1. Understanding how context impacts on the significance of key vocabulary
  2. Identifying key themes/messages within course texts
  3. Collecting quotes that evidence the key vocab/themes in an easily revisable way

If we had to listen to one band for the rest of our lives, we’d pick Against The Current!

Put the trio’s latest record – ‘fever‘ – on your headphones and you’ll feel like angels are living in your ears.

Handily, you’ll also find yourself turning into a more sophisticated student of English Literature.

How does that work?! Well, let’s see…

Firstly, you already know how important it is that you understand the context in which your course writers were scribbling away.

It’s this understanding that will offer your analysis a sense of real depth.

No, you’re not history students, but – as English students – we are interested in what’s happened in the past and why people felt the way they did.

So, where can you locate the opportunities for demonstrating your own contextual understanding?

Why don’t you start by identifying at a few key words within each of your course texts – words that might mean something to everyone, but words that are actually full of more significant meaning that might remain invisible to a person who isn’t considering the world in which the authors were writing.


Listen to what Against The Current singer, Chrissy Costanza, has to say about the challenges she faced when writing ‘fever’…

So, now you see what we mean. The word ‘mask’ appears all over the place – for starters, you’ll find it in William Shakespeare’s ‘Romeo and Juliet’, Owen Sheers’ ‘Amazon’ and Margaret Atwood’s ‘The Handmaid’s Tale’. How interesting to think immediately about the similarities between Costanza’s context and the situation that Offred has been living through. It’s not hard to imagine that protective masks were part of the pre-Gilead universe. What does Offred think when she sees the doctor in a mask?? Why is he wearing it?? How does that mask make Offred feel??


Aim to identify at least one contextually stimulating word in each of the texts you’re studying at school. If Costanza had decided to use the word ‘mask’ in 2021, it would have come along with connotations of fear, anxiety and illness. Which of your course writers’ words have connotations beyond what might automatically be obvious? Make a list.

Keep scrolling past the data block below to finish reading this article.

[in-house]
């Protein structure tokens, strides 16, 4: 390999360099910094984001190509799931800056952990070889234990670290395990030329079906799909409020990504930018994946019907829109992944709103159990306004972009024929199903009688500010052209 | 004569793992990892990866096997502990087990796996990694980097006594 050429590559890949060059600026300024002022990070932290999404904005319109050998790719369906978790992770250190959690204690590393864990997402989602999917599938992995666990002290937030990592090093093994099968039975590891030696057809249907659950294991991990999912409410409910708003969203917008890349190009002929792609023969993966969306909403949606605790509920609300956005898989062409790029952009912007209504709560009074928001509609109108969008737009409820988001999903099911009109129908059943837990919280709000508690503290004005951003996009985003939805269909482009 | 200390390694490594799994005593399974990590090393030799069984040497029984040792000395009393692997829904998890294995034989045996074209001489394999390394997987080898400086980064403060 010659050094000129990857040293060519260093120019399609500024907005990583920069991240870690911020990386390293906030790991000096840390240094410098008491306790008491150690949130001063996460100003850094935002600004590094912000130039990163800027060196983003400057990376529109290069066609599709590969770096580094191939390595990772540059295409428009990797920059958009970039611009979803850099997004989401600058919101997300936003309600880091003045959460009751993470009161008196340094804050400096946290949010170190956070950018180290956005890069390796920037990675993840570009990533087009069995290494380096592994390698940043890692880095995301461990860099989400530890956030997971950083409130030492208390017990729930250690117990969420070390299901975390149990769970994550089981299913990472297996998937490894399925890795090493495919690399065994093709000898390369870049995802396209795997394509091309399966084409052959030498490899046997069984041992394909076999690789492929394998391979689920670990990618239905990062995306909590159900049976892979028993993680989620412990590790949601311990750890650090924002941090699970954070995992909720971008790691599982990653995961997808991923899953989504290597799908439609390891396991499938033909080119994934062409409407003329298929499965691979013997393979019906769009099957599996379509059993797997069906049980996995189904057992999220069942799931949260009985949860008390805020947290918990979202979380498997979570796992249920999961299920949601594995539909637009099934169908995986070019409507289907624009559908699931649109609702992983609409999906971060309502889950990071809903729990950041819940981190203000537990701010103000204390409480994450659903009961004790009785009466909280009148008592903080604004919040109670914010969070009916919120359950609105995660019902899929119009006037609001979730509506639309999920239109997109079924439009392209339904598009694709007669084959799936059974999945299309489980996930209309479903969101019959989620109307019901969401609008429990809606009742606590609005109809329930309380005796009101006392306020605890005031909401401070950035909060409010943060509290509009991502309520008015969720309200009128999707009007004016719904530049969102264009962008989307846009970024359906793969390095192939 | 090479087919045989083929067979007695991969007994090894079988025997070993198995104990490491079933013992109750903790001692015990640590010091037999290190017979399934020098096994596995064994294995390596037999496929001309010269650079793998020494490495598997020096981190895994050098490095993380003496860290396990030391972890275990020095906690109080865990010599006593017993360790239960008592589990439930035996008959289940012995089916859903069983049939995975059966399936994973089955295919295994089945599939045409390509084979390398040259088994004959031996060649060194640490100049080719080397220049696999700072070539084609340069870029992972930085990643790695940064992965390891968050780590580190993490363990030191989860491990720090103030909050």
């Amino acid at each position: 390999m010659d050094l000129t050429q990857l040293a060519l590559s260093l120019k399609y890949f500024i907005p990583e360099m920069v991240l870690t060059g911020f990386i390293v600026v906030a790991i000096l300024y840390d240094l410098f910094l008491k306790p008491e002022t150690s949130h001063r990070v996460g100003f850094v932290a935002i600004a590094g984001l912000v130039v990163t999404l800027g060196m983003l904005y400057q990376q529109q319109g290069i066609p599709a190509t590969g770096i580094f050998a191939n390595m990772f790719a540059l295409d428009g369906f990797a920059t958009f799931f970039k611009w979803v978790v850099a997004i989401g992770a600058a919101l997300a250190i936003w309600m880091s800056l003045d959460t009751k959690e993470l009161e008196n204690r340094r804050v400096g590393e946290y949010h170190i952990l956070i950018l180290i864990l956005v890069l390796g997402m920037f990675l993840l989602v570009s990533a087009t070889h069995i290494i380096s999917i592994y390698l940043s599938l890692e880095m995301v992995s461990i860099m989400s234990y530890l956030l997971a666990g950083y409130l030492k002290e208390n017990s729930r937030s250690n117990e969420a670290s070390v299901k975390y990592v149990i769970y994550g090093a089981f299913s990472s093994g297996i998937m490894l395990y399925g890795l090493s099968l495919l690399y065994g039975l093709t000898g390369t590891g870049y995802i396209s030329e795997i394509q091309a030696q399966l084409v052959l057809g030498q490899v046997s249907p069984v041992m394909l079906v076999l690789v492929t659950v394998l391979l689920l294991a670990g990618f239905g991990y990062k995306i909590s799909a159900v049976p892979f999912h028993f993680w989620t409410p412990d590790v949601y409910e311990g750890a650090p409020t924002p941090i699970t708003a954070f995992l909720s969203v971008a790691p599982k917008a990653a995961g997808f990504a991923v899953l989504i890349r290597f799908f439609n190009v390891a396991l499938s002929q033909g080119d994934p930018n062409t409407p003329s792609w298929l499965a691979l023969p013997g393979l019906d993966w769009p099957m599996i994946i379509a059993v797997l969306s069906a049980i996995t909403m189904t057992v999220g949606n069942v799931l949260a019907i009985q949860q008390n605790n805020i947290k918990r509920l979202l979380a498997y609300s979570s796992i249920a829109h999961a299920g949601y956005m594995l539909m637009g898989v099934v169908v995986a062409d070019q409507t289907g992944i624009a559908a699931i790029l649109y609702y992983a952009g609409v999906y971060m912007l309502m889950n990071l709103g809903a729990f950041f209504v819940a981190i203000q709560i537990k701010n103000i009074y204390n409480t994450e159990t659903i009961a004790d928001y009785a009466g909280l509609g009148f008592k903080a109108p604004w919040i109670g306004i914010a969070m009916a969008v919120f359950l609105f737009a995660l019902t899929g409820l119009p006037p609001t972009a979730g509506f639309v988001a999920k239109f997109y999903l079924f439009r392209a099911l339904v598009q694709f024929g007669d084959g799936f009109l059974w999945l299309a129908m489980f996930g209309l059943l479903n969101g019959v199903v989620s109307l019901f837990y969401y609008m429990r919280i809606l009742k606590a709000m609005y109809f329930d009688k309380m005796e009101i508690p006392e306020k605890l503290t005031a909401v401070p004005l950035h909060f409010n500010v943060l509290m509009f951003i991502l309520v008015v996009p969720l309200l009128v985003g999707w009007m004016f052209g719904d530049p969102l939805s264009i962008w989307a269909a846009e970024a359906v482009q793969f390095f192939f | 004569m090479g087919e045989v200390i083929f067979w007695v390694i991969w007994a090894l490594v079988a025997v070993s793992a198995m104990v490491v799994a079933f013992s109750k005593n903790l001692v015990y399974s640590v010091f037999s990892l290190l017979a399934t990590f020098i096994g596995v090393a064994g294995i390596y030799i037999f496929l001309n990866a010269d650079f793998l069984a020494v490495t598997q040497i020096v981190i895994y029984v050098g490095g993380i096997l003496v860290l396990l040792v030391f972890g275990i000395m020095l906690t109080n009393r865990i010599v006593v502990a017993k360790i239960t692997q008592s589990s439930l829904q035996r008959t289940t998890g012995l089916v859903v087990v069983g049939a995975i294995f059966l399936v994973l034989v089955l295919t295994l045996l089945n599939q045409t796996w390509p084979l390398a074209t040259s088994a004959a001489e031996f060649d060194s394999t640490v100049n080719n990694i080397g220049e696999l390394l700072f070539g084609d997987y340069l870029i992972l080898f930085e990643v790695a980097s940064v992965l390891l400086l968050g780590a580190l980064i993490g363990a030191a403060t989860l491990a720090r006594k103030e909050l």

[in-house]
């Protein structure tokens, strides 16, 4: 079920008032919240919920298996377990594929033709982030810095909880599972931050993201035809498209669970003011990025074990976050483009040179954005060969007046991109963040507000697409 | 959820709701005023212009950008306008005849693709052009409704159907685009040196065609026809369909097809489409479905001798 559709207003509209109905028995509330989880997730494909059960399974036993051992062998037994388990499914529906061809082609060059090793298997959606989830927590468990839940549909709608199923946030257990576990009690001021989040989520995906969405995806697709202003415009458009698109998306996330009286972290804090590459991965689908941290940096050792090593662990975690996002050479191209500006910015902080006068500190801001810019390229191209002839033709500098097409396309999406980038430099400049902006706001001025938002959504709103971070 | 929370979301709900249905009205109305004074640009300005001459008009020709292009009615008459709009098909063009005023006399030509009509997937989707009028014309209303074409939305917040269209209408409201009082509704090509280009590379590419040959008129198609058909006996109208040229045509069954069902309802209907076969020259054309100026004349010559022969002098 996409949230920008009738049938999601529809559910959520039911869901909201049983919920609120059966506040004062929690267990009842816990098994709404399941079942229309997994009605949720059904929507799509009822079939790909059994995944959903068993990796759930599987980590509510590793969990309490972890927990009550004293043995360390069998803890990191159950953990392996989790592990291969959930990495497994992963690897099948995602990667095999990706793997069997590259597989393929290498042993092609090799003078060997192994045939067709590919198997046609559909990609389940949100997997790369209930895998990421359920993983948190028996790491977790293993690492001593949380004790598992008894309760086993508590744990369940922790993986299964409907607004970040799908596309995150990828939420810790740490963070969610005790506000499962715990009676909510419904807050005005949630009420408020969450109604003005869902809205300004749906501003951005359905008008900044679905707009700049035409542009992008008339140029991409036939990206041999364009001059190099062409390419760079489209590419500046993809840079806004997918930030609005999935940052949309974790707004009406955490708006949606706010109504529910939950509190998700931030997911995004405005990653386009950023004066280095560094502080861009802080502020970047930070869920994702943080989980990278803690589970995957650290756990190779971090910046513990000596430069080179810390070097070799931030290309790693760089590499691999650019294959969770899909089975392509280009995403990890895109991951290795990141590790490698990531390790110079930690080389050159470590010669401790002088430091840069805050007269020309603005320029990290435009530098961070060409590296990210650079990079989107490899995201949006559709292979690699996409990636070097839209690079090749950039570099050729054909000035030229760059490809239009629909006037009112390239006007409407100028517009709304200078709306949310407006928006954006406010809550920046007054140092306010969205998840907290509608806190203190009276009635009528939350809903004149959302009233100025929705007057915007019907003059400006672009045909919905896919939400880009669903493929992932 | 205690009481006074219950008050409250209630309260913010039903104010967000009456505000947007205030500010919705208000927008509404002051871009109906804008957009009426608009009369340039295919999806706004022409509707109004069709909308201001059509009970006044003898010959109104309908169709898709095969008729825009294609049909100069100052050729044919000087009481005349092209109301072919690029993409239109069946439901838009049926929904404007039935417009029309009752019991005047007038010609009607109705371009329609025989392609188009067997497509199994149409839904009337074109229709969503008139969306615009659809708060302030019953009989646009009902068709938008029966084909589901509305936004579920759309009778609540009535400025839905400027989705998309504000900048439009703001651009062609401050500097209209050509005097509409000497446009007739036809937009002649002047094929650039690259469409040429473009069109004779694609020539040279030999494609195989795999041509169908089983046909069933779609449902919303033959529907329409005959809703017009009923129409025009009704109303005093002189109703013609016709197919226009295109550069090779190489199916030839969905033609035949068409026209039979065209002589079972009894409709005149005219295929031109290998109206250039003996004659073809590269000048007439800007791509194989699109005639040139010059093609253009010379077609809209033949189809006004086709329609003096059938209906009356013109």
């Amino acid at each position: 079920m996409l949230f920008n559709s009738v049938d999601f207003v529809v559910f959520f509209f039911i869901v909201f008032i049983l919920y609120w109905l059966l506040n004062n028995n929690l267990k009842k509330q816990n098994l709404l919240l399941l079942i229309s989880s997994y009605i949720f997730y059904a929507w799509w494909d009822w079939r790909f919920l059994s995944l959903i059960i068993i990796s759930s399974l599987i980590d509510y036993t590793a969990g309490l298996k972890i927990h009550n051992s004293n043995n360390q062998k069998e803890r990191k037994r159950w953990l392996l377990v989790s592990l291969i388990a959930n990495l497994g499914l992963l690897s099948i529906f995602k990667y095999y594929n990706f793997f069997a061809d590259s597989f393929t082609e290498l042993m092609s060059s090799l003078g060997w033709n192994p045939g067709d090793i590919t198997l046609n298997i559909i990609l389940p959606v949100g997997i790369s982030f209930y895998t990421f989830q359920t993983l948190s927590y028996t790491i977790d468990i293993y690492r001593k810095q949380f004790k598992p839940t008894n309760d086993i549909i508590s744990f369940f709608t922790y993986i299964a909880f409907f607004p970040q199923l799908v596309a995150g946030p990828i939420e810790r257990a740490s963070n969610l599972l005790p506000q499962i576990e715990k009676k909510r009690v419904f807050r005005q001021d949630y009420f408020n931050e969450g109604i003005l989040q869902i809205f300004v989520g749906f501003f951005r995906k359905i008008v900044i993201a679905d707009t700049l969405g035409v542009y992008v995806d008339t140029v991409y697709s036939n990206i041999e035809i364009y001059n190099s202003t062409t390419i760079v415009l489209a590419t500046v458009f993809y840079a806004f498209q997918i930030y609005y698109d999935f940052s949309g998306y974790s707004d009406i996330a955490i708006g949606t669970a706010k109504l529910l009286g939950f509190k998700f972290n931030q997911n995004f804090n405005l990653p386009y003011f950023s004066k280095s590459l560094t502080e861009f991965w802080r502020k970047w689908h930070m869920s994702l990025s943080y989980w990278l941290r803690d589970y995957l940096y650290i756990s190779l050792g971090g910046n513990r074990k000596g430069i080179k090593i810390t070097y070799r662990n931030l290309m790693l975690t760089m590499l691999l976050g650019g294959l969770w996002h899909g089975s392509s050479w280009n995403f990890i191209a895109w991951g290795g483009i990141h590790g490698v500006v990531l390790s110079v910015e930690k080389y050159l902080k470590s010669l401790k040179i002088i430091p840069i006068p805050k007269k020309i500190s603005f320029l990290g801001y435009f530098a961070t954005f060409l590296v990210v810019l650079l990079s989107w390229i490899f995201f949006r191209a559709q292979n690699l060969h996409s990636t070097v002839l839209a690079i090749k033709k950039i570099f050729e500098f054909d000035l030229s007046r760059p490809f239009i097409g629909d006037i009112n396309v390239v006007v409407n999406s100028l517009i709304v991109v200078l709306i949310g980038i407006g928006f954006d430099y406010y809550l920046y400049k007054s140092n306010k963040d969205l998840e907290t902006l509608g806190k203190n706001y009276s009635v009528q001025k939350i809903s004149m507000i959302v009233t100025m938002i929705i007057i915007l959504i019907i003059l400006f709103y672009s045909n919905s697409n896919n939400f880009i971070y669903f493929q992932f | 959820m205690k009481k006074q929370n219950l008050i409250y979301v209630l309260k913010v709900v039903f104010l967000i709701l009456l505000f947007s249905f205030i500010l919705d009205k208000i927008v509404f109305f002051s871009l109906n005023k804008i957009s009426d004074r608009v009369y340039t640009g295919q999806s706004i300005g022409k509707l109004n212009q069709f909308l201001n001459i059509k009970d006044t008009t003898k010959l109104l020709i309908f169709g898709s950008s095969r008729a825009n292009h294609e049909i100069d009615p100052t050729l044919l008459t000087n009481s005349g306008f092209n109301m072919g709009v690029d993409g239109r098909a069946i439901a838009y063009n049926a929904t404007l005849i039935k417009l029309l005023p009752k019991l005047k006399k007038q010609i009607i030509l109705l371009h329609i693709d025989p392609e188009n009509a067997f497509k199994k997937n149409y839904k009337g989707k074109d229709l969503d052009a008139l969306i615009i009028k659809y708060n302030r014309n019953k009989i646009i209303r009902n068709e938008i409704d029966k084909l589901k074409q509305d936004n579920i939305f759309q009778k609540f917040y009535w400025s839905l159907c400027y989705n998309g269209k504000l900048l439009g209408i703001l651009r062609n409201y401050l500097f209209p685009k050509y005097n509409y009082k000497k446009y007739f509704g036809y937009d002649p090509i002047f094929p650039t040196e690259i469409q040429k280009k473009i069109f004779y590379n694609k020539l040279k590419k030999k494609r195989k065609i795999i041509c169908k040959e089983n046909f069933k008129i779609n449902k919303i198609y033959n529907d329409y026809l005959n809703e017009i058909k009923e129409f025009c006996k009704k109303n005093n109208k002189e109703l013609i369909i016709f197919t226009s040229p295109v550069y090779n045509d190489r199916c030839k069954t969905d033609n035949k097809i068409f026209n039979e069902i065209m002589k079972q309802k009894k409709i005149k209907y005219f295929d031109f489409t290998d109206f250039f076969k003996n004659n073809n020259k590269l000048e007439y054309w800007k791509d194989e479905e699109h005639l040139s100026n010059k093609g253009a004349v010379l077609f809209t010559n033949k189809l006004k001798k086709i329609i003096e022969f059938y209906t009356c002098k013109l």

Okay, you’ve zoomed right in – now get ready to zoom out.

Watch Chrissy Costanza talking about ‘fever’ and why that title fitted Against The Current’s EP soooo perfectly…


Against The Current called their record ‘fever’ because, in writing these songs, they sweated out the problems that existed within their band. A ‘fever’ might be difficult to experience, but when it kills the virus or bacteria that’s infected you, you’ll be grateful to it.

Your course writers all put pen to paper for a reason. They all had a greater purpose. What were the problems ‘infecting’ each of your course writers or the societies they lived in?

Write down the names of the texts you’re studying. Next to every title, make a note of the infection each writer was battling. We might articulate Against The Current’s infection as the: ‘deeply-sewn roots of negativity’. In your course texts, the infection might be masculine toxicity, racism or a thousand other things. Each writer is probably battling multiple infections, but just pick one per text.


Right, let’s move on…

Here are five key symptoms of a fever:

Feelings of confusion

Elevated temperature

Very weak

Excessive sleepiness

Really shivery

When you listen to Against The Current’s lyrics across the seven tracks that make up ‘fever’, you can really see that they are indeed suffering from a fever! Just look at the evidence:

Feelings of confusion: How did silence get so loud? (again & again) / “Head versus heart” (again & again) / Lost inside that black hole (jump) / “we lost our way” (burn it down)

Elevated temperature: “My blood is boiling” (weapon) / “Burn it down, don’t fear the fallout” (burn it down)

Very weak: “I got so sick of feeling so small” (that won’t save us) / “It’s like I could break” (that won’t save us) / “Your skin is made of glass” (shatter) / “you’re paralyzed” (burn it down)

Excessive sleepiness: “Another sleepless night staring through the ceiling” (weapon) / “Tired of dreaming what it’s all about” (jump) / “Tell me how you sleep at night, it doesn’t seem fair, how the hell you dreaming, when the world’s a nightmare (lullaby) / Tell me why, so I can sleep fine (lullaby)

Really shivery: “Can somebody stop time, keep my hands from shaking?” (again & again)

Find the quotes that really show your writers are experiencing a fever! Work on just one of the texts or create a mindmap that includes examples from ALL the poems, plays and novels that you’re studying. Pick quotes that demonstrate evidence each of the 5 symptoms:

Feelings of confusion

Elevated temperature

Very weak

Excessive sleepiness

Really shivery

Okay, that’s almost it for this class. Just have a think about what you’ve achieved today – and send us your notes so that we can assess/reward your progress!

A huge thanks to Rocksound and James Wilson-Taylor. Watch James’ full interview with Chrissy here.

Our favourite t-shirt of the last year is also a product of that ATC/Rocksound relationship.

Now check out our Wormholes classes/podcasts with Holding Absence and YONAKA.